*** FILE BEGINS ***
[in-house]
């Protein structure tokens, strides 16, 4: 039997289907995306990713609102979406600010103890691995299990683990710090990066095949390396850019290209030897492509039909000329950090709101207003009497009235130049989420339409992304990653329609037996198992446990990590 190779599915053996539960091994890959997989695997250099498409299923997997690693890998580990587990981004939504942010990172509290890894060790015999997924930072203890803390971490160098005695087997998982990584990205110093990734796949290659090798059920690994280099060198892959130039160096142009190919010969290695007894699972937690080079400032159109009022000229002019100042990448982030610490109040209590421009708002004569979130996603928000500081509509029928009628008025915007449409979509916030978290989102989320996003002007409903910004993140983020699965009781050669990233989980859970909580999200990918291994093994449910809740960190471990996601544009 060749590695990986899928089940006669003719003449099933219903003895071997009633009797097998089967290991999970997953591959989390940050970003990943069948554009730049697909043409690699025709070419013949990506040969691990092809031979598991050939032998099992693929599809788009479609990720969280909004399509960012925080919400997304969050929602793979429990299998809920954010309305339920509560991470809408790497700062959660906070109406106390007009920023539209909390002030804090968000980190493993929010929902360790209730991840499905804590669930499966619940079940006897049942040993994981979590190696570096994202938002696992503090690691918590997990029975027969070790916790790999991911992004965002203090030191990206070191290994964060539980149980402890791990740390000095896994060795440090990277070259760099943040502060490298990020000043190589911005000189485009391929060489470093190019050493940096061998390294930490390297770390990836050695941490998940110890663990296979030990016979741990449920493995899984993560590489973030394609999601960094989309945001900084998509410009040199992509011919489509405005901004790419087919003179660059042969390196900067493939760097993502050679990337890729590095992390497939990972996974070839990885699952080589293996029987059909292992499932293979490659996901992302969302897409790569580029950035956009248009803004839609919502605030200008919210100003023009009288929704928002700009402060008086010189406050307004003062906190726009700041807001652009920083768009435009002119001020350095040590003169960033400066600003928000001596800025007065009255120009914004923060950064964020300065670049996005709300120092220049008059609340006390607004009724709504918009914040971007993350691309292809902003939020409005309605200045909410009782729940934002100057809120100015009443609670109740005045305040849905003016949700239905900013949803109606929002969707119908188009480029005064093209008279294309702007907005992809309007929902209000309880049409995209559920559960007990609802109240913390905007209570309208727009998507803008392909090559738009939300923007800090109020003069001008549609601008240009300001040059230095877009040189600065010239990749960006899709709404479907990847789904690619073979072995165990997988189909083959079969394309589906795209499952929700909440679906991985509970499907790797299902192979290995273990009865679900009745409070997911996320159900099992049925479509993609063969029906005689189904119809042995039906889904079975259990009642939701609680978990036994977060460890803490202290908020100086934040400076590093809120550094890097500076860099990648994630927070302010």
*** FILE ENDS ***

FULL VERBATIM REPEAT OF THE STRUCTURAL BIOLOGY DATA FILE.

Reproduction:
[in-house]
């Protein structure tokens, strides 16, 4: 039997289907995306990713609102979406600010103890691995299990683990710090990066095949390396850019290209030897492509039909000329950090709101207003009497009235130049989420339409992304990653329609037996198992446990990590 190779599915053996539960091994890959997989695997250099498409299923997997690693890998580990587990981004939504942010990172509290890894060790015999997924930072203890803390971490160098005695087997998982990584990205110093990734796949290659090798059920690994280099060198892959130039160096142009190919010969290695007894699972937690080079400032159109009022000229002019100042990448982030610490109040209590421009708002004569979130996603928000500081509509029928009628008025915007449409979509916030978290989102989320996003002007409903910004993140983020699965009781050669990233989980859970909580999200990918291994093994449910809740960190471990996601544009 060749590695990986899928089940006669003719003449099933219903003895071997009633009797097998089967290991999970997953591959989390940050970003990943069948554009730049697909043409690699025709070419013949990506040969691990092809031979598991050939032998099992693929599809788009479609990720969280909004399509960012925080919400997304969050929602793979429990299998809920954010309305339920509560991470809408790497700062959660906070109406106390007009920023539209909390002030804090968000980190493993929010929902360790209730991840499905804590669930499966619940079940006897049942040993994981979590190696570096994202938002696992503090690691918590997990029975027969070790916790790999991911992004965002203090030191990206070191290994964060539980149980402890791990740390000095896994060795440090990277070259760099943040502060490298990020000043190589911005000189485009391929060489470093190019050493940096061998390294930490390297770390990836050695941490998940110890663990296979030990016979741990449920493995899984993560590489973030394609999601960094989309945001900084998509410009040199992509011919489509405005901004790419087919003179660059042969390196900067493939760097993502050679990337890729590095992390497939990972996974070839990885699952080589293996029987059909292992499932293979490659996901992302969302897409790569580029950035956009248009803004839609919502605030200008919210100003023009009288929704928002700009402060008086010189406050307004003062906190726009700041807001652009920083768009435009002119001020350095040590003169960033400066600003928000001596800025007065009255120009914004923060950064964020300065670049996005709300120092220049008059609340006390607004009724709504918009914040971007993350691309292809902003939020409005309605200045909410009782729940934002100057809120100015009443609670109740005045305040849905003016949700239905900013949803109606929002969707119908188009480029005064093209008279294309702007907005992809309007929902209000309880049409995209559920559960007990609802109240913390905007209570309208727009998507803008392909090559738009939300923007800090109020003069001008549609601008240009300001040059230095877009040189600065010239990749960006899709709404479907990847789904690619073979072995165990997988189909083959079969394309589906795209499952929700909440679906991985509970499907790797299902192979290995273990009865679900009745409070997911996320159900099992049925479509993609063969029906005689189904119809042995039906889904079975259990009642939701609680978990036994977060460890803490202290908020100086934040400076590093809120550094890097500076860099990648994630927070302010």